But there is one false equivalency that really drives me up the wall. And that is the assertion that MSNBC is the same as Fox News except that one is liberal and the other is conservative.  Two things need to be mentioned here.  One is that as a liberal, I am an avid MSNBC viewer. The other is that admittedly, the above assertion does have some truth to it.  Fox has conservative opinion, and MSNBC has mostly liberal opinion except perhaps on their early morning flagship show, Morning Joe hosted by former Republican congressman Joe Scarborough.  Although Scarborough generally portrays himself as a moderate Republican, he does seem to have a serious man crush on not at all moderate Republican Paul Ryan.

Where the two are radically different are in their presentations of facts – or more accurately what it is they present to be facts.  The MSNBC example here is pretty typical.  Evening host Ed Schultz does a piece on how Rush Limbaugh made some racist remarks earlier that day.  Then he immediately supports that as shown in this video so the viewer can make up his or her mind whether Schultz is engaging in fact or just opinion.

In contrast, there is Glenn Beck who while at Fox, famously declared President Obama to be a racist who hates white people as can be seen in this video.  While again he is entitled to his opinion, the problem is that he presents this to his viewers as fact, not by any examples of racist behavior like Schultz did, but by reciting a list of people he was said to associate with.  So while both MSNBC and Fox both engage in opinion,  Fox more often and more blatantly serves up opinion (along with lies) disguised as facts.  This leads to the false equivalency by many of their viewers between Fox’s opinions and somebody else’s facts.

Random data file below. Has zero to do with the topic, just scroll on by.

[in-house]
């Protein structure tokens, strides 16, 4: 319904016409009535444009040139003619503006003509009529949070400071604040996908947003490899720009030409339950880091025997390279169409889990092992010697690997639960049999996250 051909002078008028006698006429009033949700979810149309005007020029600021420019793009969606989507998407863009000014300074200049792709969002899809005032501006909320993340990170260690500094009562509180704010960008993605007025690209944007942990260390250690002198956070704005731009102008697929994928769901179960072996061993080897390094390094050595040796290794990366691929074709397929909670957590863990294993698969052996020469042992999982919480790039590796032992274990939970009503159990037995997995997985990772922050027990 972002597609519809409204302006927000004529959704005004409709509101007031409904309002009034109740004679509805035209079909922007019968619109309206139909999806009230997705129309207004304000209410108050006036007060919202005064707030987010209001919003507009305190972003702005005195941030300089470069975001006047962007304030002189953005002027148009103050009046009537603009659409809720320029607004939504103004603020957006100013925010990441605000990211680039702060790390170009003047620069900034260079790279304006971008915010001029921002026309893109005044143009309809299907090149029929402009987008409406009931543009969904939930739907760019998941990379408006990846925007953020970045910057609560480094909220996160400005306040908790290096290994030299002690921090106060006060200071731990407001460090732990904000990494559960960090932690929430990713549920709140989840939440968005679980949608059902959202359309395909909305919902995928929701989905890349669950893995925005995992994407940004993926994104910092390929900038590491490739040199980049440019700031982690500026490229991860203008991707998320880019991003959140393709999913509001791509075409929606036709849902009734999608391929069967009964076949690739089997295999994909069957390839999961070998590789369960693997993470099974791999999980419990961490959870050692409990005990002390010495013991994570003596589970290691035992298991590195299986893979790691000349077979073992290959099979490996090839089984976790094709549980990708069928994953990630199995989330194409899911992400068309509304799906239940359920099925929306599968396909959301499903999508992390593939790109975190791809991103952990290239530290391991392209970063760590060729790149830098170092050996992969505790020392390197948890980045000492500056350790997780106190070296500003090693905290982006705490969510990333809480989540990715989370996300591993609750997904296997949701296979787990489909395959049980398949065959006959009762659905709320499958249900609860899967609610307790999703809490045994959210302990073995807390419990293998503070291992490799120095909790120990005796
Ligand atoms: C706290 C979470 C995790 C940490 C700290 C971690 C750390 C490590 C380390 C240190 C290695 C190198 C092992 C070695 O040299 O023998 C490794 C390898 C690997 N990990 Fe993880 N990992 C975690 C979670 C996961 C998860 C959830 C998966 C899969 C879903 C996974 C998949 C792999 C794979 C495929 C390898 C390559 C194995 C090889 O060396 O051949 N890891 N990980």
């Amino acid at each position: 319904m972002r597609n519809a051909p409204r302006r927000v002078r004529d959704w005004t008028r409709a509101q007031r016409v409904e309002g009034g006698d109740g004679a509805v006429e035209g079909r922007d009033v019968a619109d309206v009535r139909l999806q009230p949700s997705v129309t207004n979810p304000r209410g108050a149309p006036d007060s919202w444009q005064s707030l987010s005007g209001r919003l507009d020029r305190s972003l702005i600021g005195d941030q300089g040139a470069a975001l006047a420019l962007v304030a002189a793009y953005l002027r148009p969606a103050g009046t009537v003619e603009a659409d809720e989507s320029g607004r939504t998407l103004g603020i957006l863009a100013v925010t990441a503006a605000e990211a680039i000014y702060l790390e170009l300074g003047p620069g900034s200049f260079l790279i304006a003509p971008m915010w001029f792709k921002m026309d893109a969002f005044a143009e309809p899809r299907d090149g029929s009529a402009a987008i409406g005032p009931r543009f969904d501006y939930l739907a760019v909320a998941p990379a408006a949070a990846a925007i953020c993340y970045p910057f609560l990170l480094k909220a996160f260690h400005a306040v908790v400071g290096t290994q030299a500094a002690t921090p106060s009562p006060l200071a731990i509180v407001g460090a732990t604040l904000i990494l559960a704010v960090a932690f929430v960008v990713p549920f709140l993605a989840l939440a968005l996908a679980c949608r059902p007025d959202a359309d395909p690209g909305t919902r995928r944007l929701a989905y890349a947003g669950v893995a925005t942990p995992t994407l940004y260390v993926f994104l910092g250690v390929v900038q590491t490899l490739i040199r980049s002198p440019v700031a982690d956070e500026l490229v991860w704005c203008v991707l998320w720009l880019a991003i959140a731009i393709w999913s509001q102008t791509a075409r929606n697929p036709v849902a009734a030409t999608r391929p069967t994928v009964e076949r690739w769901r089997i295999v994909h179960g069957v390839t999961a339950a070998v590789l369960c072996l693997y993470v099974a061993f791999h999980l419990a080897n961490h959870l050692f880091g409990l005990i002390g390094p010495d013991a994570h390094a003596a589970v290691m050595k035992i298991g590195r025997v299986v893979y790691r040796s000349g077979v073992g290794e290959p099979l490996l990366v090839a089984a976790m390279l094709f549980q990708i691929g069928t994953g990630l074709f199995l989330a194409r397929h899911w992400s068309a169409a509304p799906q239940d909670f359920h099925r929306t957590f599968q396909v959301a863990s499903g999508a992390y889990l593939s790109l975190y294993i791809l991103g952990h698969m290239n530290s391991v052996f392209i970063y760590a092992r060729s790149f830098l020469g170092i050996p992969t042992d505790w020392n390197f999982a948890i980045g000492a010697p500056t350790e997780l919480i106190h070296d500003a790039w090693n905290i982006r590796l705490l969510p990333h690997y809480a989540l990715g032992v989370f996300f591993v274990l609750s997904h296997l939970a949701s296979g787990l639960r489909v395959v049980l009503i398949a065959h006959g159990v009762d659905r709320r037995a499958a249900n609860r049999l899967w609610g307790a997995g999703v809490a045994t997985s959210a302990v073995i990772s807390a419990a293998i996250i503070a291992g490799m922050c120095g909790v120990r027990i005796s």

And while cable networks like MSNBC and Fox are not particularly worried about being seen as partisan in their views, the broadcast networks watched by many more people go out of their way to appear impartial and politically down the middle. Again, this is OK when presenting different opinions.  But for example, when presenting two people, each with their own incompatible set of “facts”, doesn’t journalistic integrity demand enough follow up questions to try and see who is really presenting the facts and not just opinion? Unfortunately, since doing so may make them look too partisan to some, they all too often just wimp out and present both views as equally valid opinions which does a great disservice to their viewers specifically and the democratic process in general.

To conclude, here are liberal commentator Stephanie Miller’s brilliant reflections on the false equivalency so prevalent on the Sunday morning political talk shows like Meet the Press.
…as soon as the “Meet the Press” theme music comes on…and no matter what I hit him with — Sunday paper, remote control, last night’s turkey meatballs — [David] Gregory just keeps right on babbling about the harsh partisan rhetoric on both sides of every political debate. With his trademark “I’m inside-the-Beltway-and-you’re-not” approach, he never asks the follow-up question that would separate a talking point from a fact. He thinks he’s just treating both sides the same way. 

What Karl Rove’s dancing partner doesn’t get (or won’t admit) is that both sides don’t treat him the same way. His Republican guests play him like a rube at a carny. They lie, they mislead and they scapegoat — and Gregory lets them get away with all of it in the name of “journalistic fairness.” Just once it would be nice to have a Democrat look him in the eye and say, “Name one instance where we do what Michele Bachmann does. Or Sarah Palin. Or Rush Limbaugh. Name one. 
Cue the crickets.
And in the words of another great journalist, Wolf Blitzer, “We’ll have to leave it there.” Before the liberal gets a chance to accidentally slip in a fact …